Solomon Sea Plate
Approximate surface projections of active tectonic plates. Key:   Solomon Sea Plate ,   South Bismarck Plate,   Trobriand Plate,   Woodlark Plate,   Active trench subduction boundaries,   Inactive trench subduction boundaries,   current spreading boundary. The Australian Plate to the southeast and the Pacific Plate to the northwest are not shown, but their complex collision has created these microplates. Click and then mouse over shows feature names.
Approximate area250,000 km2[1]
FeaturesPacific Ocean
1Relative to the African Plate

The Solomon Sea Plate (also known as the Solomon Plate[2]) is a minor tectonic plate to the northwest of the Solomon Islands archipelago in the south Pacific Ocean. It roughly corresponds with the Solomon Sea east of Papua New Guinea. The plate boundaries are associated with high earthquake activity as part of the New Britain subduction zone.


The red shading indicates the approximate location of the Solomon Microplate. The labelling and size of the Woodlark Plate is mistaken as is based on a now replaced 2003 tectonic model.[3][4]

Main article: Trobriand Plate

The tectonic regime in this part of the world is extremely complex and involves a number of minor as well as major plates. The Solomon Sea Plate is an oceanic crustal plate remnant which is likely disappearing into three subduction zones, to its north, east and west.[4] Its southeast margin runs along the Woodlark Rise, which extends into a transform fault called the Nubara Transform Fault marking the boundary with the adjoining Woodlark Plate.[4]

The northern subduction zone is located where the Solomon Plate is diving below the South Bismarck Plate to the northwest and the Pacific Plate to the northeast at the New Britain Trench. This is area is extremely active seismologically.[5][6] The northwest part of the subduction zone is called the New Britain Subduction Zone. New Britain in Papua New Guinea is the volcanic island formed from this collision and resulting volcanism. The complexities of its known geology, that of its island neighbour of New Ireland and the known Tabar, Lihir, Tanga and Feni Islands groups with undersaturated alkaline volcanics, some of which have been recently active, may not have resulted in a single accepted tectonic model to the north of the Solomon Sea Plate that explains all observed features.[7][8]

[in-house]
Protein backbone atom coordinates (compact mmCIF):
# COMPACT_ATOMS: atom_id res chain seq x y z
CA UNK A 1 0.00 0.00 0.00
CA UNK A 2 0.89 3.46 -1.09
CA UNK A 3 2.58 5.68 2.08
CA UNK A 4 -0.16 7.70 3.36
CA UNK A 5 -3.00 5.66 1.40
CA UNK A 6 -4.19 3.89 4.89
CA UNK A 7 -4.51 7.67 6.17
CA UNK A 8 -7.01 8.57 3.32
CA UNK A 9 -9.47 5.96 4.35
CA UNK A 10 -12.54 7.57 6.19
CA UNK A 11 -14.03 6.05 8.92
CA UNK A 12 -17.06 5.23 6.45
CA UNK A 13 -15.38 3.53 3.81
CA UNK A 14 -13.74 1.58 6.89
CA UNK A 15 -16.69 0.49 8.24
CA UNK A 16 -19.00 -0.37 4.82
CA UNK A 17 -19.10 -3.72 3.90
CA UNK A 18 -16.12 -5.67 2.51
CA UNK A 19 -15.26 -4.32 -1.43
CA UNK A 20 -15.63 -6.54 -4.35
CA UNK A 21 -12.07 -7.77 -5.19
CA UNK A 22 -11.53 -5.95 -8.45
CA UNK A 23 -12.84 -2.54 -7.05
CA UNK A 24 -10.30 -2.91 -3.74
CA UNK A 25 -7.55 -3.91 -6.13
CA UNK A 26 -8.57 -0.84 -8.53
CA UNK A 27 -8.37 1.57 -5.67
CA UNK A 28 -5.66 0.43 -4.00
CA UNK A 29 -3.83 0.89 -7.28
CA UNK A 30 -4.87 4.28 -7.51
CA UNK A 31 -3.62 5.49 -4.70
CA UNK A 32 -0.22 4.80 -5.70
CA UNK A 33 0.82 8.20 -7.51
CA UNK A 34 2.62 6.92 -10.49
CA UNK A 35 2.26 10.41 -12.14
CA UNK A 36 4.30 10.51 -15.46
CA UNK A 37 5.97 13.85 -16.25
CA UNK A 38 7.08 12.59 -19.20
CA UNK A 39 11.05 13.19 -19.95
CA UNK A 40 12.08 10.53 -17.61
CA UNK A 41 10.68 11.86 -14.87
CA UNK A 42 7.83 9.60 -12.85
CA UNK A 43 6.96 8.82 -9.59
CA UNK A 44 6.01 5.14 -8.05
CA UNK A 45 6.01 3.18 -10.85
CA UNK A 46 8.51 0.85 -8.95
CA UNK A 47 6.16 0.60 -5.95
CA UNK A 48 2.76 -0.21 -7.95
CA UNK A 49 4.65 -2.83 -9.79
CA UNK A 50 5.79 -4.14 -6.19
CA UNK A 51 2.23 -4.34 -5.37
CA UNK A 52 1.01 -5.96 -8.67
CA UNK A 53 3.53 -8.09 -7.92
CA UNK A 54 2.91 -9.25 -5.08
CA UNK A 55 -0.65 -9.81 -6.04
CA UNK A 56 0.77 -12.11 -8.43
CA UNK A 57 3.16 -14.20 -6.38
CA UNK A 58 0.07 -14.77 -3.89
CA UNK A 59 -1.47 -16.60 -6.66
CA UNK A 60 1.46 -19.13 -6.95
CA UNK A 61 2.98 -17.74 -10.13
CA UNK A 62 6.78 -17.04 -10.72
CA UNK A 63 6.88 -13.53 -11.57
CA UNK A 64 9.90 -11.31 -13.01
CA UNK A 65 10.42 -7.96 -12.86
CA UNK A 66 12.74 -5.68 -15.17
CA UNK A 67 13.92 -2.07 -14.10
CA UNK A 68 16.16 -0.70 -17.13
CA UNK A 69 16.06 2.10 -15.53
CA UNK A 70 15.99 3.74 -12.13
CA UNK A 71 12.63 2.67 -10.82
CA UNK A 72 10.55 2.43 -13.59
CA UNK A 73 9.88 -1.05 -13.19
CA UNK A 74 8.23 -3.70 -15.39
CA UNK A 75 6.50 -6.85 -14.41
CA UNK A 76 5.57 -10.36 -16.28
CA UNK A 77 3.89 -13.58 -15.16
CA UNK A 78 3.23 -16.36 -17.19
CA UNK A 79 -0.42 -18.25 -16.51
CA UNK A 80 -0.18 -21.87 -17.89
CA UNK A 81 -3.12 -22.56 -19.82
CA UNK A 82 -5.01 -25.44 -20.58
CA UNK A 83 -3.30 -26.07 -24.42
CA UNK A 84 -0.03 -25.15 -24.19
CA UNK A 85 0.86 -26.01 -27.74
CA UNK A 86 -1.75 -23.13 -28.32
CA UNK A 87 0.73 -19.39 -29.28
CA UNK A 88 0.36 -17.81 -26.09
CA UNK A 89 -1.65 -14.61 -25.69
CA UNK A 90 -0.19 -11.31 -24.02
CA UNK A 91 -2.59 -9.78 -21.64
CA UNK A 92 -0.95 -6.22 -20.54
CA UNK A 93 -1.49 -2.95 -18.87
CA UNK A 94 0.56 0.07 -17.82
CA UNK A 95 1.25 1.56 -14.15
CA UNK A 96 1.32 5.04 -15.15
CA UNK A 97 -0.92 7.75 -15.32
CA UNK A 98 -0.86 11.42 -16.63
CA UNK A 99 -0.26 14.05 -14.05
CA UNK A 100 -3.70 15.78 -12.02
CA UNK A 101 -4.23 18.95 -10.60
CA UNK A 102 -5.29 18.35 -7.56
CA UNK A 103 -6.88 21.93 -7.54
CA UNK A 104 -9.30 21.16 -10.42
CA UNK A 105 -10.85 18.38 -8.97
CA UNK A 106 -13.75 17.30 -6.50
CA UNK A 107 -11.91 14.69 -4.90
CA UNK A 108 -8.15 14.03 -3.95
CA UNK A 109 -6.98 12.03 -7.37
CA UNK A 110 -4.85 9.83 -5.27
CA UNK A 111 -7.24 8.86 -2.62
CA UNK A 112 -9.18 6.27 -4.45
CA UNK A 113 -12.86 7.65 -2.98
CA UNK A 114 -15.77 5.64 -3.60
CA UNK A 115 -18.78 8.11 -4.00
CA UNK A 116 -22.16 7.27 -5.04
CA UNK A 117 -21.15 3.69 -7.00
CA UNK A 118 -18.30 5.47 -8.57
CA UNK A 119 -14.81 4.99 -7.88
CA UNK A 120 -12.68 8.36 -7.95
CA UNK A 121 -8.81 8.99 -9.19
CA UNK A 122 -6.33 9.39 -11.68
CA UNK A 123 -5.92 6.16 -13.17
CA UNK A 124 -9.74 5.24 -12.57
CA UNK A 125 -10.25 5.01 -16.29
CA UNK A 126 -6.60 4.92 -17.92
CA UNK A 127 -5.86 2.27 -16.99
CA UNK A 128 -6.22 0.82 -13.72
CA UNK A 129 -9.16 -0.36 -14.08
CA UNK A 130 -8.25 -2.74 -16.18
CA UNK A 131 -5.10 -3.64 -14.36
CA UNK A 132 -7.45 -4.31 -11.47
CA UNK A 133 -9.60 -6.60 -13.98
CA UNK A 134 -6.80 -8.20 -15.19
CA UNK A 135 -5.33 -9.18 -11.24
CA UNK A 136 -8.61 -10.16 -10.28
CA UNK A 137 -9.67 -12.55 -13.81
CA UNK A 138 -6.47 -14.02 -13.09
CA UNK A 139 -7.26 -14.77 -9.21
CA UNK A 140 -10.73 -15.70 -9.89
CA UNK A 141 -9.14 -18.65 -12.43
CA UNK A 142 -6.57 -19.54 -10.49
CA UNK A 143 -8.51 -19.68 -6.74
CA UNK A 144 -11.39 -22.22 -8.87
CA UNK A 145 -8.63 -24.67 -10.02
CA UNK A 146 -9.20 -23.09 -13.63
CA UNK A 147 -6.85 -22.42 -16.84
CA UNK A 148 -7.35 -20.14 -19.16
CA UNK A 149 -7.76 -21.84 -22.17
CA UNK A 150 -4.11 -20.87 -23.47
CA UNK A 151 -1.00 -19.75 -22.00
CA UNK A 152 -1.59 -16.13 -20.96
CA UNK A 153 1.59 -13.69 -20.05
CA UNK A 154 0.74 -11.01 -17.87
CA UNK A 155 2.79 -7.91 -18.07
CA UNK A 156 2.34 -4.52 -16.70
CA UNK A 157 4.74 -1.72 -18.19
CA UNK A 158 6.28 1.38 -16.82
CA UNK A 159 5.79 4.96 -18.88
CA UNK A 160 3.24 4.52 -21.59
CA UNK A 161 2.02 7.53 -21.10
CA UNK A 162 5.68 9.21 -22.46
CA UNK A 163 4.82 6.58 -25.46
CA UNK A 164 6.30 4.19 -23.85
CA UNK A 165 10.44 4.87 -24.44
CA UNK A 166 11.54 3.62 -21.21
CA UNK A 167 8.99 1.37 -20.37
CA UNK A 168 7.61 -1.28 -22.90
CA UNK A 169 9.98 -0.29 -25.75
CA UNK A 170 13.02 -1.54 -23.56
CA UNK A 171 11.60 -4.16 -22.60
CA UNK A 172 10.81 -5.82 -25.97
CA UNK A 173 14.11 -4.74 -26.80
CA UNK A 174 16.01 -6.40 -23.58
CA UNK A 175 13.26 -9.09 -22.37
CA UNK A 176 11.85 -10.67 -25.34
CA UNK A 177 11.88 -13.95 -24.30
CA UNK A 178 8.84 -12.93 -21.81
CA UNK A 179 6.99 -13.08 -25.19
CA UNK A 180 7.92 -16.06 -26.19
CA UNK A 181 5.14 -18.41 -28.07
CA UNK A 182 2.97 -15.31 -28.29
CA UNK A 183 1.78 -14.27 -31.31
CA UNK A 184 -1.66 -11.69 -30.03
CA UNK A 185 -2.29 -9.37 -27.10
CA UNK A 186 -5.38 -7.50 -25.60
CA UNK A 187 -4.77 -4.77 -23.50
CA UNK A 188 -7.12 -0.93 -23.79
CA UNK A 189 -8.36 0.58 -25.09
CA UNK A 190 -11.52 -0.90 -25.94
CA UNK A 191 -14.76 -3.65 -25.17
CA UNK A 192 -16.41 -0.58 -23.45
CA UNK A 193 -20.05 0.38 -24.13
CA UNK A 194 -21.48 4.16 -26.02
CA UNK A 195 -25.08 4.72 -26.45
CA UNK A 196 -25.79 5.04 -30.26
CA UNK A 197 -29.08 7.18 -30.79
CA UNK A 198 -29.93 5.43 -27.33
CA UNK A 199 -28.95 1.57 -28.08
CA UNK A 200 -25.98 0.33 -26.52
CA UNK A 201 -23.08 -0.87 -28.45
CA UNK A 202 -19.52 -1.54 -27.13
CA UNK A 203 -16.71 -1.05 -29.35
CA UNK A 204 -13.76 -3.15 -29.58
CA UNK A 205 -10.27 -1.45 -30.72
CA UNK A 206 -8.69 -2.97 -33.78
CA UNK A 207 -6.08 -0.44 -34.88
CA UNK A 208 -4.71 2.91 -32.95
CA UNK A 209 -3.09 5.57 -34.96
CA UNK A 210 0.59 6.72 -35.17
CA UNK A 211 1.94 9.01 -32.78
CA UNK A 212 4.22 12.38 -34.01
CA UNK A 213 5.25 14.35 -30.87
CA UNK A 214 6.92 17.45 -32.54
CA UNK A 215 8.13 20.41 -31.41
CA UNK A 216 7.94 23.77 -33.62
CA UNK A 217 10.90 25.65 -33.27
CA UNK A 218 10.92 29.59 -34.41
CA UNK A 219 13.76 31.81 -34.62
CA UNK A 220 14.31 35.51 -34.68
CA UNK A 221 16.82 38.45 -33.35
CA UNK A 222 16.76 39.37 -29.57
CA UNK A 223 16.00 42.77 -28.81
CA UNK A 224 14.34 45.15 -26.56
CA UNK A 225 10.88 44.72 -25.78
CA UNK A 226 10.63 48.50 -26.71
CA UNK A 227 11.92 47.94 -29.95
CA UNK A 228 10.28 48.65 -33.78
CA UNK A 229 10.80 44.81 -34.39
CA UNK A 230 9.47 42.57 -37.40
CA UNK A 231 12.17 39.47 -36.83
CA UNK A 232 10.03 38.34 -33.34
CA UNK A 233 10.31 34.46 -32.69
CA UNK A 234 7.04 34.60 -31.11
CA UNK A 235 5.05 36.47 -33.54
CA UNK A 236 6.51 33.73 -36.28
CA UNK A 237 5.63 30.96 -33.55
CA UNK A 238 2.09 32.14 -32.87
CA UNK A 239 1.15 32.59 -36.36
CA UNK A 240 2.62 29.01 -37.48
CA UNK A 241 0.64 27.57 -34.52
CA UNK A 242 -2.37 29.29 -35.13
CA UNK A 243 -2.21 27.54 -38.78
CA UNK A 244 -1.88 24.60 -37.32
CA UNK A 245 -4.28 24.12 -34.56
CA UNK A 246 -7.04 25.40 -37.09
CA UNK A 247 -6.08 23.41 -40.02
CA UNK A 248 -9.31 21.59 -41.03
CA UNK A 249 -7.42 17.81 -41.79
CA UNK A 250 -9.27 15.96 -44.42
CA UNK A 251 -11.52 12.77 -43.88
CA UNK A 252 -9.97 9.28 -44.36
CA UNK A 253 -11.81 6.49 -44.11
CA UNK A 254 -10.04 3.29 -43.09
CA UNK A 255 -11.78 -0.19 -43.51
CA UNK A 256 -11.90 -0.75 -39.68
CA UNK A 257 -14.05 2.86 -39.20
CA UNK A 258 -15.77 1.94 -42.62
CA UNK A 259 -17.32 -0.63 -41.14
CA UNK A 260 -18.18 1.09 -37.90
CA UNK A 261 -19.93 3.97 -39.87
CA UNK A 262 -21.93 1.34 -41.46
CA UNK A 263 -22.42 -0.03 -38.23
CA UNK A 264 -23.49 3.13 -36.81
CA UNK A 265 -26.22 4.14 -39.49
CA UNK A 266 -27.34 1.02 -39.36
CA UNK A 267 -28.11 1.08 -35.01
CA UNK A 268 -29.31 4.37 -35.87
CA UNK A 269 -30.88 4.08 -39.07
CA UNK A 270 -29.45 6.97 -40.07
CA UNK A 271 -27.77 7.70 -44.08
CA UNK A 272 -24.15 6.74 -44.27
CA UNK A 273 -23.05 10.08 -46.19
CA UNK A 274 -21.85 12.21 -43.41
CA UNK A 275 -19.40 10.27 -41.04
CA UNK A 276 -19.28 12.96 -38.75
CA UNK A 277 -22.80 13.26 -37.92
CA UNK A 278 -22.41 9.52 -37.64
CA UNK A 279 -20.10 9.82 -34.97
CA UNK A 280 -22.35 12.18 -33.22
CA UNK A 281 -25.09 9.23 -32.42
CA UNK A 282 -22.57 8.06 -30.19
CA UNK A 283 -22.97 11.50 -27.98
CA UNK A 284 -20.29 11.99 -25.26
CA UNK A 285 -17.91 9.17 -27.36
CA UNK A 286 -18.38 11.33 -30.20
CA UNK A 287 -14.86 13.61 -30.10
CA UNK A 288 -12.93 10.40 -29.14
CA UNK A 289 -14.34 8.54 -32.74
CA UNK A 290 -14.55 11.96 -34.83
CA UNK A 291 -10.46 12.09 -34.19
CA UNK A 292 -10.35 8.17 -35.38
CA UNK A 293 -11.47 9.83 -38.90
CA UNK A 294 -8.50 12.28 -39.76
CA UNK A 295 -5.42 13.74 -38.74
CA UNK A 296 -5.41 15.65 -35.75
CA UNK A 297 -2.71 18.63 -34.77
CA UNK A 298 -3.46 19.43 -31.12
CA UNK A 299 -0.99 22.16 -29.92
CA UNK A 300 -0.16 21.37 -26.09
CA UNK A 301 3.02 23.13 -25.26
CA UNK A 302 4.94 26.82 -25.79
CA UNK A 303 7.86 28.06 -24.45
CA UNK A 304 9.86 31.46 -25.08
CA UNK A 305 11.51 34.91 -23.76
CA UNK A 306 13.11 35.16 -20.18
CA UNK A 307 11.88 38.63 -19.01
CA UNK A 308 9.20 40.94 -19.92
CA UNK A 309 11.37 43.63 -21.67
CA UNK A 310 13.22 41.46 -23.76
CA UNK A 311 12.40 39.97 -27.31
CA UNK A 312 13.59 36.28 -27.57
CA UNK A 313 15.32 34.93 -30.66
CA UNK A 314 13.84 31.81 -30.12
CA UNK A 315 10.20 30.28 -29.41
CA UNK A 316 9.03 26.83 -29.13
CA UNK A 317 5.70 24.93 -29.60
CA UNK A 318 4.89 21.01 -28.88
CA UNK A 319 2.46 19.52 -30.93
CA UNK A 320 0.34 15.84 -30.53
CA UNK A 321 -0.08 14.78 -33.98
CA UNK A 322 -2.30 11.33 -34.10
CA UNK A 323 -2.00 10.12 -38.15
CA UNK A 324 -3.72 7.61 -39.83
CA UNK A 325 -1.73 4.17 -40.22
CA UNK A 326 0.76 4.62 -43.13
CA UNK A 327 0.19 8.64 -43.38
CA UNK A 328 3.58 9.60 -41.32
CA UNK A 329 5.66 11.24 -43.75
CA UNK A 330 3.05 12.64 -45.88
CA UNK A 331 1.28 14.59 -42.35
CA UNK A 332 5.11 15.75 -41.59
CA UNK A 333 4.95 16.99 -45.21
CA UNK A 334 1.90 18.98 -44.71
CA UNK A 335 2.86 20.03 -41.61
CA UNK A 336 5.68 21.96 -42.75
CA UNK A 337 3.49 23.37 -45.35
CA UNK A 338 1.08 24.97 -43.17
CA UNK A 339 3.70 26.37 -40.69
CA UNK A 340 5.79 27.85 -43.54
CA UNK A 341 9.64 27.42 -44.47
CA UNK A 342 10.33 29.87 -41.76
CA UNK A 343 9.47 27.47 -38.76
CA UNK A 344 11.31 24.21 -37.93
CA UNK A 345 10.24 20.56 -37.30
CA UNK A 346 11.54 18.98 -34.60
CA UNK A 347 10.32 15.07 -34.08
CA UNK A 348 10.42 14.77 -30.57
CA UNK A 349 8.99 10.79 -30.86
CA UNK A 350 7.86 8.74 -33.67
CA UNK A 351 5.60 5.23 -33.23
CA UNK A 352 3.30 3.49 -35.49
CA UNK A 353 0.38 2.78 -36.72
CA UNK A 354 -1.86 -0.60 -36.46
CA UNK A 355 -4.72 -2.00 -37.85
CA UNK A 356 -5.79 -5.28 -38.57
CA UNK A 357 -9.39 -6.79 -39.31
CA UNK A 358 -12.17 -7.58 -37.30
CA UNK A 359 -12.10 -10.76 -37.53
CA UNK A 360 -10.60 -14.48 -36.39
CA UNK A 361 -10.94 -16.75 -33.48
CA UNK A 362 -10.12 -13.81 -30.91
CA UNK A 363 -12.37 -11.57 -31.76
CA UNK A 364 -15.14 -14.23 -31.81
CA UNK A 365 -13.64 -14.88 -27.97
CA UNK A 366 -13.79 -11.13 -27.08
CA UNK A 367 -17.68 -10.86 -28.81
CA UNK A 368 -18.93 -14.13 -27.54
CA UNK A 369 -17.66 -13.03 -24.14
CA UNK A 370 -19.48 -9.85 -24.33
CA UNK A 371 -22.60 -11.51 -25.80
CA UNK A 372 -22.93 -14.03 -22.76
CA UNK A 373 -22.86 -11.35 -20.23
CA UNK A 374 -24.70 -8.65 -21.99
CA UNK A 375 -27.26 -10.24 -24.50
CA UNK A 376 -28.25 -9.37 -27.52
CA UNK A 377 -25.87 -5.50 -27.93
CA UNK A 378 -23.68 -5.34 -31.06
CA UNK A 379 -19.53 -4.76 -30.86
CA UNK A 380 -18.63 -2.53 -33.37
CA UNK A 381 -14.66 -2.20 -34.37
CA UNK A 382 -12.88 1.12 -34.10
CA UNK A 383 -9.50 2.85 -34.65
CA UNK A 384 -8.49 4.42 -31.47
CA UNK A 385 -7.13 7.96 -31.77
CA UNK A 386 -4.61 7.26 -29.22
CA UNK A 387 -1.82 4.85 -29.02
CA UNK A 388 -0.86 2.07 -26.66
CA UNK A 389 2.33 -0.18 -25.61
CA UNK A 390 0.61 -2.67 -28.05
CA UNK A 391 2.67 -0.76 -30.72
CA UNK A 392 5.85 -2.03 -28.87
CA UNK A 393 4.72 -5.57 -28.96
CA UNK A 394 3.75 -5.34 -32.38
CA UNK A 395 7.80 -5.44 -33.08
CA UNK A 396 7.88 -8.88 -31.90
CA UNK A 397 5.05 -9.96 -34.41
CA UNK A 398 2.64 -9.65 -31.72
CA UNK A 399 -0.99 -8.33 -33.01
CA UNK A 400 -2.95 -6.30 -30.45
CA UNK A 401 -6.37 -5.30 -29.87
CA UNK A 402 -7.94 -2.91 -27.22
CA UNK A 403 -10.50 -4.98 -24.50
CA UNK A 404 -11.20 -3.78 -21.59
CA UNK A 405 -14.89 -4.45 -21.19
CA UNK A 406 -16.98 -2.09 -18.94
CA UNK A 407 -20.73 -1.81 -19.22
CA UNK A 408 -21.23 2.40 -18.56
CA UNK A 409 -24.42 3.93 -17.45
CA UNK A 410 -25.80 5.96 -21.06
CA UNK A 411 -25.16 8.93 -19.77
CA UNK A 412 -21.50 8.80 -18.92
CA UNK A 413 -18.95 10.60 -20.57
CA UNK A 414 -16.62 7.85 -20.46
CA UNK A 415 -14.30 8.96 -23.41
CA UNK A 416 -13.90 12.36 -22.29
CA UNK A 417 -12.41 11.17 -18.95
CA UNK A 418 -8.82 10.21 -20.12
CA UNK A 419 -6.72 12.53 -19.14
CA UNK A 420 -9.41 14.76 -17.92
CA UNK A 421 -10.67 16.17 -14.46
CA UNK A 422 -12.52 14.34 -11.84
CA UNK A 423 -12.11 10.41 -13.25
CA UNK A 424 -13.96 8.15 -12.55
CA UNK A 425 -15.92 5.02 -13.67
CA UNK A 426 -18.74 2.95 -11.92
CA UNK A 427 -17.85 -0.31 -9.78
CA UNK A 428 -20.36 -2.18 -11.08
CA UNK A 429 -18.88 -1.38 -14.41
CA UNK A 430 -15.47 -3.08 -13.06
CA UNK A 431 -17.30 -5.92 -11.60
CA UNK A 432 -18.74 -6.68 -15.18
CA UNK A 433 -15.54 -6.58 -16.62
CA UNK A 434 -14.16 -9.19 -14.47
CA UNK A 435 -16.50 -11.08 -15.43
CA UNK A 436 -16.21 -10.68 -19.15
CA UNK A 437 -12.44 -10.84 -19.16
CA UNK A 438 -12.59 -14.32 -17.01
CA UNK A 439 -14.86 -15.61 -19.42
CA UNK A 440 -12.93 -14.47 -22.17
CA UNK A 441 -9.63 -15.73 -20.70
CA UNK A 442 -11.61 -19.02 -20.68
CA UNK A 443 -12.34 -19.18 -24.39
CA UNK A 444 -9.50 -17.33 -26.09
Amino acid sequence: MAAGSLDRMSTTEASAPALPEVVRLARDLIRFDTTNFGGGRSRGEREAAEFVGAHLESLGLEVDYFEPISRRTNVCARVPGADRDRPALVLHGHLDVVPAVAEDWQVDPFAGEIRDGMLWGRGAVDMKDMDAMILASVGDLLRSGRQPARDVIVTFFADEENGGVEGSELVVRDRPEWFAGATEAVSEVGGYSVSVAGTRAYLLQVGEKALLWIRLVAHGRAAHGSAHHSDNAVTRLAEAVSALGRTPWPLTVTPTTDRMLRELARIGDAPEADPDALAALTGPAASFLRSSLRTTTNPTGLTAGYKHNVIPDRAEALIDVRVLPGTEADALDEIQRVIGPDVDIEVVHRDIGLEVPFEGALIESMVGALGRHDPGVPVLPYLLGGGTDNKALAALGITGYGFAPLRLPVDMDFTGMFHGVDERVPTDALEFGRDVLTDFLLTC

The southwestern subduction zone is where the Solomon Sea Plate has been diving below the former Indo-Australian Plate and has complexities still not fully resolved, but suggesting the possibility of a still active Trobriand Plate separating it from the present Australian Plate.[4] If the Trobriand Plate is presently fixed along the Solomon Sea Plate's definite former subduction zone of the Trobriand Trough with the Solomon Sea Plate, the Solomon Sea Plate becomes quite a large microplate with much more complex tectonics. Accordingly at this time more details on such tectonics are in the article on the Trobriand Plate on the assumption that the Trobriand Trough is still an active subducting plate boundary.

See also


  1. ^ "What You Should Know About Plate Tectonics".
  2. ^ Hédervári, P.; Papp, Z. (1977). "Seismicity maps of the New Guinea-Solomon Islands region". Tectonophysics. 42 (2–4): 261–281. doi:10.1016/0040-1951(77)90170-6. ISSN 0040-1951.
  3. ^ Bird, Peter (2003). "An updated digital model of plate boundaries". Geochemistry, Geophysics, Geosystems. 4 (3). Bibcode:2003GGG.....4.1027B. doi:10.1029/2001GC000252.
  4. ^ a b c d Benyshek, E. K.; Taylor, B. (2021). "Tectonics of the Papua-Woodlark region". Geochemistry, Geophysics, Geosystems. 22 (e2020GC009209). doi:10.1029/2020GC009209.
  5. ^ Heidarzadeh, M; Gusman, AR; Harada, T; Satake, K. (28 July 2015). "Tsunamis from the 29 March and 5 May 2015 Papua New Guinea earthquake doublet (Mw 7.5) and tsunamigenic potential of the New Britain trench". Geophysical Research Letters. 42 (4): 5958–5965. doi:10.1002/2015GL064770.
  6. ^ Yang, Guangliang; Shen, Chongyang; Wang, Jiapei; Xuan, Songbai; Wu, Guiju; Tan, Hongbo (2018). "Isostatic anomaly characteristics and tectonism of the New Britain Trench and neighboring Papua New Guinea". Geodesy and Geodynamics. 9 (5): 404–410. doi:10.1016/j.geog.2018.04.006. ISSN 1674-9847.
  7. ^ Lindley, I. David (2006). Lavecchia, G.; Scalera, G. (eds.). "Extensional and vertical tectonics in the New Guinea islands: implications for island arc evolution" (PDF). Annals of Geophysics (Annali di geofisica). 49(supp.): 403–426. ISSN 1593-5213. Retrieved 13 August 2023.
  8. ^ Holm, RJ; Richards, SW (2013). "A re-evaluation of arc–continent collision and along-arc variation in the Bismarck Sea region, Papua New Guinea". Australian Journal of Earth Sciences. 60 (5): 605–19. doi:10.1080/08120099.2013.824505.